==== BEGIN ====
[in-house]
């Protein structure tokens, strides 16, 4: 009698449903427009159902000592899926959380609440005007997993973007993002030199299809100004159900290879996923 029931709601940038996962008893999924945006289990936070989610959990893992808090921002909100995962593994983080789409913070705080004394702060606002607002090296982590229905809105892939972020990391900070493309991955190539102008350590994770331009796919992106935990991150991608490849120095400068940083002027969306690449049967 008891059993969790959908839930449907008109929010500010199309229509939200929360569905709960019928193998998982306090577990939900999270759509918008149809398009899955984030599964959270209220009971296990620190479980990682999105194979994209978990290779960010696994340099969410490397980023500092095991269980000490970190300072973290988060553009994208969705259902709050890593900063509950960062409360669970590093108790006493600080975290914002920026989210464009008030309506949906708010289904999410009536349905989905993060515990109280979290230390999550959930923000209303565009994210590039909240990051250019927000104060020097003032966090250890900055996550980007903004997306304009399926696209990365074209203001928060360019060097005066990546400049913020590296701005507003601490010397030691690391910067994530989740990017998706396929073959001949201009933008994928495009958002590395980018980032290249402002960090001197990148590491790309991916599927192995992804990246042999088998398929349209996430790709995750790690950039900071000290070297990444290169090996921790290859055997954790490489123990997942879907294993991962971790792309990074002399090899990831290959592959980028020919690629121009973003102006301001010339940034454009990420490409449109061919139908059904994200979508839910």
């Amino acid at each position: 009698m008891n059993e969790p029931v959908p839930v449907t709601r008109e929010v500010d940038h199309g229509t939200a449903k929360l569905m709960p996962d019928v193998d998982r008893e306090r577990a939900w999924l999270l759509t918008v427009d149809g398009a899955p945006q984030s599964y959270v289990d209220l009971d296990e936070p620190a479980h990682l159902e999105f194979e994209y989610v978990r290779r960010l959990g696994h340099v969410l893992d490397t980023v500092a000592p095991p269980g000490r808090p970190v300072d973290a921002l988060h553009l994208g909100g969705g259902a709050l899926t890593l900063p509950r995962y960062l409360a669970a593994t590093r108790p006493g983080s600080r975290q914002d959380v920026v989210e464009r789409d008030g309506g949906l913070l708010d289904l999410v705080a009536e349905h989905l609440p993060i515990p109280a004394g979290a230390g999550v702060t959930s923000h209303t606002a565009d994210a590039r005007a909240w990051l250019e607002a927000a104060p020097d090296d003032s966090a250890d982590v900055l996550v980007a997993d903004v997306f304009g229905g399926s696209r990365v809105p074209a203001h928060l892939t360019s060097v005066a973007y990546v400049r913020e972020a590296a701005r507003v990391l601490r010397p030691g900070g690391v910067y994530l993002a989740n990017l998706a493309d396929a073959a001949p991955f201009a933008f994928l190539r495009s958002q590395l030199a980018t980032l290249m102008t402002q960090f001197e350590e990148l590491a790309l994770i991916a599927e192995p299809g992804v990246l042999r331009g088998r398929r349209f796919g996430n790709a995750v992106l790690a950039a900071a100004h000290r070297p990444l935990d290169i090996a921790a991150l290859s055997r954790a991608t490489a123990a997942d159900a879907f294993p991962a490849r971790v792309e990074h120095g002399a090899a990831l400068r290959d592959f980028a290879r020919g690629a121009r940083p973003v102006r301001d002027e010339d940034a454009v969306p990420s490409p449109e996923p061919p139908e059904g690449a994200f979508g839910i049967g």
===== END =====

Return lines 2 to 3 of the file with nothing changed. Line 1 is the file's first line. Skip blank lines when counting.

């Protein structure tokens, strides 16, 4: 009698449903427009159902000592899926959380609440005007997993973007993002030199299809100004159900290879996923 029931709601940038996962008893999924945006289990936070989610959990893992808090921002909100995962593994983080789409913070705080004394702060606002607002090296982590229905809105892939972020990391900070493309991955190539102008350590994770331009796919992106935990991150991608490849120095400068940083002027969306690449049967 008891059993969790959908839930449907008109929010500010199309229509939200929360569905709960019928193998998982306090577990939900999270759509918008149809398009899955984030599964959270209220009971296990620190479980990682999105194979994209978990290779960010696994340099969410490397980023500092095991269980000490970190300072973290988060553009994208969705259902709050890593900063509950960062409360669970590093108790006493600080975290914002920026989210464009008030309506949906708010289904999410009536349905989905993060515990109280979290230390999550959930923000209303565009994210590039909240990051250019927000104060020097003032966090250890900055996550980007903004997306304009399926696209990365074209203001928060360019060097005066990546400049913020590296701005507003601490010397030691690391910067994530989740990017998706396929073959001949201009933008994928495009958002590395980018980032290249402002960090001197990148590491790309991916599927192995992804990246042999088998398929349209996430790709995750790690950039900071000290070297990444290169090996921790290859055997954790490489123990997942879907294993991962971790792309990074002399090899990831290959592959980028020919690629121009973003102006301001010339940034454009990420490409449109061919139908059904994200979508839910």
């Amino acid at each position: 009698m008891n059993e969790p029931v959908p839930v449907t709601r008109e929010v500010d940038h199309g229509t939200a449903k929360l569905m709960p996962d019928v193998d998982r008893e306090r577990a939900w999924l999270l759509t918008v427009d149809g398009a899955p945006q984030s599964y959270v289990d209220l009971d296990e936070p620190a479980h990682l159902e999105f194979e994209y989610v978990r290779r960010l959990g696994h340099v969410l893992d490397t980023v500092a000592p095991p269980g000490r808090p970190v300072d973290a921002l988060h553009l994208g909100g969705g259902a709050l899926t890593l900063p509950r995962y960062l409360a669970a593994t590093r108790p006493g983080s600080r975290q914002d959380v920026v989210e464009r789409d008030g309506g949906l913070l708010d289904l999410v705080a009536e349905h989905l609440p993060i515990p109280a004394g979290a230390g999550v702060t959930s923000h209303t606002a565009d994210a590039r005007a909240w990051l250019e607002a927000a104060p020097d090296d003032s966090a250890d982590v900055l996550v980007a997993d903004v997306f304009g229905g399926s696209r990365v809105p074209a203001h928060l892939t360019s060097v005066a973007y990546v400049r913020e972020a590296a701005r507003v990391l601490r010397p030691g900070g690391v910067y994530l993002a989740n990017l998706a493309d396929a073959a001949p991955f201009a933008f994928l190539r495009s958002q590395l030199a980018t980032l290249m102008t402002q960090f001197e350590e990148l590491a790309l994770i991916a599927e192995p299809g992804v990246l042999r331009g088998r398929r349209f796919g996430n790709a995750v992106l790690a950039a900071a100004h000290r070297p990444l935990d290169i090996a921790a991150l290859s055997r954790a991608t490489a123990a997942d159900a879907f294993p991962a490849r971790v792309e990074h120095g002399a090899a990831l400068r290959d592959f980028a290879r020919g690629a121009r940083p973003v102006r301001d002027e010339d940034a454009v969306p990420s490409p449109e996923p061919p139908e059904g690449a994200f979508g839910i049967g």